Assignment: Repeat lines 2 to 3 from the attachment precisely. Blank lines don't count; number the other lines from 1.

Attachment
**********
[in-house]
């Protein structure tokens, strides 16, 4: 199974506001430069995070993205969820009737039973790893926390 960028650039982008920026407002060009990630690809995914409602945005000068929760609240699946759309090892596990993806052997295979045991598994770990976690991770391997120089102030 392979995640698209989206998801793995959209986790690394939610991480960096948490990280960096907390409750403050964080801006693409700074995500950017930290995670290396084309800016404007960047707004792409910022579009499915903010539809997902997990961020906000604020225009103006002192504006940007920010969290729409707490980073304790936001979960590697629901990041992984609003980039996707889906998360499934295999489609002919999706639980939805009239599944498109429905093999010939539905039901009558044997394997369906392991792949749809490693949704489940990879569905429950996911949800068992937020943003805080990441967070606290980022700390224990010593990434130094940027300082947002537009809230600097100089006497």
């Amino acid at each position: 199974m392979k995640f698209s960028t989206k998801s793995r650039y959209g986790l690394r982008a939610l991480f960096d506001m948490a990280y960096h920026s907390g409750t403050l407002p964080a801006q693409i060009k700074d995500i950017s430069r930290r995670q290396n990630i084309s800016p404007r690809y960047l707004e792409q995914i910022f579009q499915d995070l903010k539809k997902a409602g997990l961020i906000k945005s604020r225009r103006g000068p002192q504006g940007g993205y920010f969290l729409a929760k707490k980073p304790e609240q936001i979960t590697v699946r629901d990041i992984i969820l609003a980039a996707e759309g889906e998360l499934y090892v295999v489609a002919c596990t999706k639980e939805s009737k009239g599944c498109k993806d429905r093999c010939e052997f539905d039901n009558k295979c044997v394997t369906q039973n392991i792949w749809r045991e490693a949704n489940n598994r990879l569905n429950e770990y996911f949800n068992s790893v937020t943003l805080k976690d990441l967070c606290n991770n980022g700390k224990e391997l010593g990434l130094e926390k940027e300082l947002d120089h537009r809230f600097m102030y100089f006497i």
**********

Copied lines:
């Protein structure tokens, strides 16, 4: 199974506001430069995070993205969820009737039973790893926390 960028650039982008920026407002060009990630690809995914409602945005000068929760609240699946759309090892596990993806052997295979045991598994770990976690991770391997120089102030 392979995640698209989206998801793995959209986790690394939610991480960096948490990280960096907390409750403050964080801006693409700074995500950017930290995670290396084309800016404007960047707004792409910022579009499915903010539809997902997990961020906000604020225009103006002192504006940007920010969290729409707490980073304790936001979960590697629901990041992984609003980039996707889906998360499934295999489609002919999706639980939805009239599944498109429905093999010939539905039901009558044997394997369906392991792949749809490693949704489940990879569905429950996911949800068992937020943003805080990441967070606290980022700390224990010593990434130094940027300082947002537009809230600097100089006497």
């Amino acid at each position: 199974m392979k995640f698209s960028t989206k998801s793995r650039y959209g986790l690394r982008a939610l991480f960096d506001m948490a990280y960096h920026s907390g409750t403050l407002p964080a801006q693409i060009k700074d995500i950017s430069r930290r995670q290396n990630i084309s800016p404007r690809y960047l707004e792409q995914i910022f579009q499915d995070l903010k539809k997902a409602g997990l961020i906000k945005s604020r225009r103006g000068p002192q504006g940007g993205y920010f969290l729409a929760k707490k980073p304790e609240q936001i979960t590697v699946r629901d990041i992984i969820l609003a980039a996707e759309g889906e998360l499934y090892v295999v489609a002919c596990t999706k639980e939805s009737k009239g599944c498109k993806d429905r093999c010939e052997f539905d039901n009558k295979c044997v394997t369906q039973n392991i792949w749809r045991e490693a949704n489940n598994r990879l569905n429950e770990y996911f949800n068992s790893v937020t943003l805080k976690d990441l967070c606290n991770n980022g700390k224990e391997l010593g990434l130094e926390k940027e300082l947002d120089h537009r809230f600097m102030y100089f006497i």